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Baraitser-Winter syndrome is a condition that affects the development of many parts of the body, particularly the face and the brain.
An unusual facial appearance is the most common characteristic of Baraitser-Winter syndrome. Distinctive facial features can include widely spaced eyes (hypertelorism), large eyelid openings, droopy eyelids (ptosis), high-arched eyebrows, a broad nasal bridge and tip of the nose, a long space between the nose and upper lip (philtrum), full cheeks, and a pointed chin.
Structural brain abnormalities are also present in most people with Baraitser-Winter syndrome. These abnormalities are related to impaired neuronal migration, a process by which nerve cells (neurons) move to their proper positions in the developing brain. The most frequent brain abnormality associated with Baraitser-Winter syndrome is pachygyria, which is an area of the brain that has an abnormally smooth surface with fewer folds and grooves. Less commonly, affected individuals have lissencephaly, which is similar to pachygyria but involves the entire brain surface. These structural changes can cause mild to severe intellectual disability, developmental delay, and seizures.
Other features of Baraitser-Winter syndrome can include short stature, ear abnormalities and hearing loss, heart defects, presence of an extra (duplicated) thumb, and abnormalities of the kidneys and urinary system. Some affected individuals have limited movement of large joints, such as the elbows and knees, which may be present at birth or develop over time. Rarely, people with Baraitser-Winter syndrome have involuntary muscle tensing (dystonia).
Baraitser-Winter syndrome is a rare condition. Fewer than 50 cases have been reported in the medical literature.
Baraitser-Winter syndrome can result from mutations in either the ACTB or ACTG1 gene. These genes provide instructions for making proteins called beta (β)-actin and gamma (γ)-actin, respectively. These proteins are active (expressed) in cells throughout the body. They are organized into a network of fibers called the actin cytoskeleton, which makes up the cell's structural framework. The actin cytoskeleton has several critical functions, including determining cell shape and allowing cells to move.
Mutations in the ACTB or ACTG1 gene alter the function of β-actin or γ-actin. The malfunctioning actin causes changes in the actin cytoskeleton that modify the structure and organization of cells and affect their ability to move. Because these two actin proteins are present in cells throughout the body and are involved in many cell activities, problems with their function likely impact many aspects of development, including neuronal migration. These changes underlie the variety of signs and symptoms associated with Baraitser-Winter syndrome.
Changes in these genes are associated with Baraitser-Winter syndrome.
This condition is described as autosomal dominant, which means one copy of the altered gene in each cell is sufficient to cause the disorder. The condition almost always results from new (de novo) mutations in the ACTB or ACTG1 gene and occurs in people with no history of the disorder in their family.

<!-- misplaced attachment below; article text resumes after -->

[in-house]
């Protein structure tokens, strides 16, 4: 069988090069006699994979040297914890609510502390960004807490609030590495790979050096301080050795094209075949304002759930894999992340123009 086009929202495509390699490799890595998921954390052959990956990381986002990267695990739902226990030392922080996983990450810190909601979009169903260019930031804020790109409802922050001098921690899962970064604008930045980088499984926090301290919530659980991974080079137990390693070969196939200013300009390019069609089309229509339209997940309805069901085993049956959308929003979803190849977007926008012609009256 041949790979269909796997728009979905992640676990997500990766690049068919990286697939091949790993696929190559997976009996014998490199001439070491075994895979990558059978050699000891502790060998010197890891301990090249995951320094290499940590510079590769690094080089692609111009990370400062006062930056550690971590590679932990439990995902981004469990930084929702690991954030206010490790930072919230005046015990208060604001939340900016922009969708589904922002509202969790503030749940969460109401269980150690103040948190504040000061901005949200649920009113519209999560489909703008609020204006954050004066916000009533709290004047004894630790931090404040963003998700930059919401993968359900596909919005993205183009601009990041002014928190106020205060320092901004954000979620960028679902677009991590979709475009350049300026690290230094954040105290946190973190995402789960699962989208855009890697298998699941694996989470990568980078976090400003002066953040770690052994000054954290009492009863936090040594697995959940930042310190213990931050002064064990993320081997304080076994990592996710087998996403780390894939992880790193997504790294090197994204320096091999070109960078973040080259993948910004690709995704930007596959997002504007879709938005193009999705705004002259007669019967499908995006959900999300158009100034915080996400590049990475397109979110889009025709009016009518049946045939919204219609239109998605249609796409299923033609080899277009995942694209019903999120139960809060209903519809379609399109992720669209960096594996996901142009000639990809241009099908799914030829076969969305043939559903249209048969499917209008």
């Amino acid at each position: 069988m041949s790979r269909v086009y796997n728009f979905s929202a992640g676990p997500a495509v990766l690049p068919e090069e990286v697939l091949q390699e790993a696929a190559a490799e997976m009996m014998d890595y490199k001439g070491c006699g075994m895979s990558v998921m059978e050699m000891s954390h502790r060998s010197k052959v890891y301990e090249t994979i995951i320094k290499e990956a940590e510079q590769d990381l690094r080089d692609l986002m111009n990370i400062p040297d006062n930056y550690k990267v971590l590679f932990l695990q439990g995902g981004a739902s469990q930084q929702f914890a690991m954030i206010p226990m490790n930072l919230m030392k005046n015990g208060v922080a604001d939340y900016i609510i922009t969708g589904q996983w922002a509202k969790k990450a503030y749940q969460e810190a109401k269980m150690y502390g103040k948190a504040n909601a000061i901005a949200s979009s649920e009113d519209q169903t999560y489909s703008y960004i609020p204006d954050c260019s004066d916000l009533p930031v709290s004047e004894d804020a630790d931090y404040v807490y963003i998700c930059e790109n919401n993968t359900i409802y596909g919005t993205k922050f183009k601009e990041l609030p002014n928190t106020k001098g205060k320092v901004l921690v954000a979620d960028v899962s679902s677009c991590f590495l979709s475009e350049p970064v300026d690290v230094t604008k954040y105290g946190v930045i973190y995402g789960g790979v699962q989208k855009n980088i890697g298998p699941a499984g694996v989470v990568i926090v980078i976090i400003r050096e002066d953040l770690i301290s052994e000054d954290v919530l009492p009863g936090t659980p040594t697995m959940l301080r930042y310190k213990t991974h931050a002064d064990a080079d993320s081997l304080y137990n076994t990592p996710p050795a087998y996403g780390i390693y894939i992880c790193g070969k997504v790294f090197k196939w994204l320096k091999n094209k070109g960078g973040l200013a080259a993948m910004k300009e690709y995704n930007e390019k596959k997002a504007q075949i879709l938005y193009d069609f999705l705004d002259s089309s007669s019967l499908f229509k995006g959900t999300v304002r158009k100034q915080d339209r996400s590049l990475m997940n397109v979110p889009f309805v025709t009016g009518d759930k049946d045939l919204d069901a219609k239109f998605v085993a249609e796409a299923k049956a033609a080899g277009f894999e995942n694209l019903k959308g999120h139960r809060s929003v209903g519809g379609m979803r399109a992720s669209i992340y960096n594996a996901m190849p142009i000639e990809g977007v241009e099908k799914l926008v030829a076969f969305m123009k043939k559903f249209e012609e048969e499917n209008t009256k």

These resources address the diagnosis or management of Baraitser-Winter syndrome and may include treatment providers.
You might also find information on the diagnosis or management of Baraitser-Winter syndrome in Educational resources and Patient support.
General information about the diagnosis (http://ghr.nlm.nih.gov/handbook/consult/diagnosis) and management (http://ghr.nlm.nih.gov/handbook/consult/treatment) of genetic conditions is available in the Handbook. Read more about genetic testing (http://ghr.nlm.nih.gov/handbook/testing), particularly the difference between clinical tests and research tests (http://ghr.nlm.nih.gov/handbook/testing/researchtesting).
To locate a healthcare provider, see How can I find a genetics professional in my area? (http://ghr.nlm.nih.gov/handbook/consult/findingprofessional) in the Handbook.
You may find the following resources about Baraitser-Winter syndrome helpful. These materials are written for the general public.
You may also be interested in these resources, which are designed for healthcare professionals and researchers.
For more information about naming genetic conditions, see the Genetics Home Reference Condition Naming Guidelines (http://ghr.nlm.nih.gov/ConditionNameGuide) and How are genetic conditions and genes named? (http://ghr.nlm.nih.gov/handbook/mutationsanddisorders/naming) in the Handbook.
Ask the Genetic and Rare Diseases Information Center (https://rarediseases.info.nih.gov/gard).
actin ; autosomal ; autosomal dominant ; cell ; cytoskeleton ; developmental delay ; disability ; dystonia ; expressed ; gene ; hypertelorism ; involuntary ; mental retardation ; neuronal migration ; philtrum ; ptosis ; short stature ; stature ; syndrome
You may find definitions for these and many other terms in the Genetics Home Reference Glossary.
The resources on this site should not be used as a substitute for professional medical care or advice. Users seeking information about a personal genetic disease, syndrome, or condition should consult with a qualified healthcare professional. See How can I find a genetics professional in my area? (http://ghr.nlm.nih.gov/handbook/consult/findingprofessional) in the Handbook.